asked the Minister for Posts and Telegraphs whether he is aware that on Tuesday, 6th November, an advertisement for an imported article, known as "Royal Baking Powder," was broadcast from 2RN, and listeners were requested to write to a Dublin address for a free copy of a cookery book by the makers of this baking powder; whether permission was given by the Minister to a foreign manufacturer to use an Irish State Service to advertise his wares; whether it is the policy of the Minister to allow advertising matters to be broadcast, and, if so, whether he will consider the discontinuance of this practice in the case of manufacturers of foreign products which are in competition with similar home-made articles.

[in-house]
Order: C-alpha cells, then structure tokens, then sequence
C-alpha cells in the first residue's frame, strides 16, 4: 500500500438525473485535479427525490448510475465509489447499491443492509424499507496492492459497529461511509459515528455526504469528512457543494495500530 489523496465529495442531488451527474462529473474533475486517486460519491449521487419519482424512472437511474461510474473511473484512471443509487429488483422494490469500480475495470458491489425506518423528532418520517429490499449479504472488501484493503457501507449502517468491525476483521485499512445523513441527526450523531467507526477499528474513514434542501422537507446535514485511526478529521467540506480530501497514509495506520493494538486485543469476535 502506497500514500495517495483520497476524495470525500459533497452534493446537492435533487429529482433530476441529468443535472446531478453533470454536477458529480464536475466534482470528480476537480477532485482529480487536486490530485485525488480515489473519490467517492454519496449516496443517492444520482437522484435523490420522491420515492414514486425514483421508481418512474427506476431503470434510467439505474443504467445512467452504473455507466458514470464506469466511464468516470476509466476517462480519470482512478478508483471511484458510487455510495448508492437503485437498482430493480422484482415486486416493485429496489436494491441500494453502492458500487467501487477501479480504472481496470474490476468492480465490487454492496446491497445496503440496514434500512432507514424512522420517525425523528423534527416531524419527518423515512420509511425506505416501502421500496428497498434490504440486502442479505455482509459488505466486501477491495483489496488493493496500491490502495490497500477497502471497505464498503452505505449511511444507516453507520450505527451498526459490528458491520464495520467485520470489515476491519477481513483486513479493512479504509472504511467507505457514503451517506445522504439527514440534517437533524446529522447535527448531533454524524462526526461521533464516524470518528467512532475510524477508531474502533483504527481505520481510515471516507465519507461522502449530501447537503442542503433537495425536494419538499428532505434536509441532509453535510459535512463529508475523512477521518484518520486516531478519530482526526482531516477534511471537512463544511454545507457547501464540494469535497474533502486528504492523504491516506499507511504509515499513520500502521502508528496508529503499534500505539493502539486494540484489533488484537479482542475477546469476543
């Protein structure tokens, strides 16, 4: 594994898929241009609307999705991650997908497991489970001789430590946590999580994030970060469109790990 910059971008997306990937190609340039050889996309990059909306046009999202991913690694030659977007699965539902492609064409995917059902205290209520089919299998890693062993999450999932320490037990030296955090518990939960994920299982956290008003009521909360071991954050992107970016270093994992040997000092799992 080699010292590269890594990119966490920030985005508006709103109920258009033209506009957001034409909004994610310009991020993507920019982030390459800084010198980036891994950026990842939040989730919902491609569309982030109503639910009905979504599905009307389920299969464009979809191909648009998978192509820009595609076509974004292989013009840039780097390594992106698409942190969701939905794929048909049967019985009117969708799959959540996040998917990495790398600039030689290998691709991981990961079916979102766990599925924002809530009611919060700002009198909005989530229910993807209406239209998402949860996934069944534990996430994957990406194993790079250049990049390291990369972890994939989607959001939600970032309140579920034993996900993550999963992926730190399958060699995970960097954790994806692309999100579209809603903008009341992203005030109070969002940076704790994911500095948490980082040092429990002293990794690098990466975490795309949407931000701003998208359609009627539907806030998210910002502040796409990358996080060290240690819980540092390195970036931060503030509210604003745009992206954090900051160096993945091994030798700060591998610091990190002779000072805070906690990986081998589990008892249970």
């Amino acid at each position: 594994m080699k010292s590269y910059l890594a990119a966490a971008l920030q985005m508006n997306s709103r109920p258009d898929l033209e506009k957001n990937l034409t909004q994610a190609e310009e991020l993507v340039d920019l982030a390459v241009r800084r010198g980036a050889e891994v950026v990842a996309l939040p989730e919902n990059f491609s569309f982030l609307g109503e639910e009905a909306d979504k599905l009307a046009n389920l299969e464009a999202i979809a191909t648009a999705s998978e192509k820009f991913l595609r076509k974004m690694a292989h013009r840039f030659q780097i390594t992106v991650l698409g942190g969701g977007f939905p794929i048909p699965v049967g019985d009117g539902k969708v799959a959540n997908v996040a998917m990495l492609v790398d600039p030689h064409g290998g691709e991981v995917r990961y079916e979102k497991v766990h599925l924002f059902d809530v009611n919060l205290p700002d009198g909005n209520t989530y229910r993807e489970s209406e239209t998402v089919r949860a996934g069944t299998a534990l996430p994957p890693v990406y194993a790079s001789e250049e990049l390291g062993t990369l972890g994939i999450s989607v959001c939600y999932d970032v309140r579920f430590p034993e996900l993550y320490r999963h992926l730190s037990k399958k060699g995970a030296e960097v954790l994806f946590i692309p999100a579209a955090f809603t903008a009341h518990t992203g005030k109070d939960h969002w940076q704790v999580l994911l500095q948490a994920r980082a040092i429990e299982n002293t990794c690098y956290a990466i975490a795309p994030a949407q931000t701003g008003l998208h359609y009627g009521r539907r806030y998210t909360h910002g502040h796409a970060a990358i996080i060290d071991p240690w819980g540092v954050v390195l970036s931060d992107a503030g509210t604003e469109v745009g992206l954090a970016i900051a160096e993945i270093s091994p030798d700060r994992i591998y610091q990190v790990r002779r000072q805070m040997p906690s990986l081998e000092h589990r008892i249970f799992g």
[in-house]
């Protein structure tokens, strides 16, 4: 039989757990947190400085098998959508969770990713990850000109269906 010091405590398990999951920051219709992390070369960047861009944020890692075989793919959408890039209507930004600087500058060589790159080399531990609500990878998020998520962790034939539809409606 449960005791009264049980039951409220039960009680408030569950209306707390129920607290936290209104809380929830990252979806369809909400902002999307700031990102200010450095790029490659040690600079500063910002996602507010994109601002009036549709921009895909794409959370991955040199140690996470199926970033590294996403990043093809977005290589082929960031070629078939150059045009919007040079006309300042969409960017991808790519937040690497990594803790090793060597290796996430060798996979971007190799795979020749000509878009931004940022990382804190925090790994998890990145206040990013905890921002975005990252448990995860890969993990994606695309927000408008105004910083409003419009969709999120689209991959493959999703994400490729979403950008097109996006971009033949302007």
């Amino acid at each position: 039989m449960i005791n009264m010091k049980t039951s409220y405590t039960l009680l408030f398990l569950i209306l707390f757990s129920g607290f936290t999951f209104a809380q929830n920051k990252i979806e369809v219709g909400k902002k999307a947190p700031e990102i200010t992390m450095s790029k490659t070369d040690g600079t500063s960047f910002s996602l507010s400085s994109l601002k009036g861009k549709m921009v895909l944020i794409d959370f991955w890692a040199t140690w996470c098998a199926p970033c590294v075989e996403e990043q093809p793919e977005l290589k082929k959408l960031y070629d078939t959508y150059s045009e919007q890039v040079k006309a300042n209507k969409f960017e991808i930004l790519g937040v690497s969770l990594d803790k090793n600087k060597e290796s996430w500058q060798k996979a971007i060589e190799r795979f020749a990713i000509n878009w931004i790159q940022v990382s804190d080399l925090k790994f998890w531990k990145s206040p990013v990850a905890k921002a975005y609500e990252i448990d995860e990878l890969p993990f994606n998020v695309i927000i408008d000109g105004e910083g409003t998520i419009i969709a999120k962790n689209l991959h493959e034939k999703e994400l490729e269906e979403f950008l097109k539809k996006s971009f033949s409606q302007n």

The Minister is aware that an advertisement for "Royal Baking Powder" was broadcast from 2RN on Tuesday, 6th instant. The broadcast was arranged in the usual manner through our Departmental Staff and in accordance with the existing regulations governing such matters, which permit of broadcasting advertisements of an approved type at a stated charge.

The Department's policy is not to accept advertisements of foreign-made articles which are in competition with home-made articles. The Department was not aware that baking powder was manufactured in the Saorstát. The latest issue of the Directory of Users of the Irish Trade Mark, issued by the Industrial Development Association Incorporated, of 102/103 Grafton Street, does not include any manufacturer of baking powder.

I think the information the Minister has got is not quite accurate. Baking powder is manufactured in the Saorstát.

Arising out of the Parliamentary Secretary's answer, can he inform the Dáil what the stated charge for advertisements is and where it appears in the accounts of the Broadcasting Department?

That is a separate question.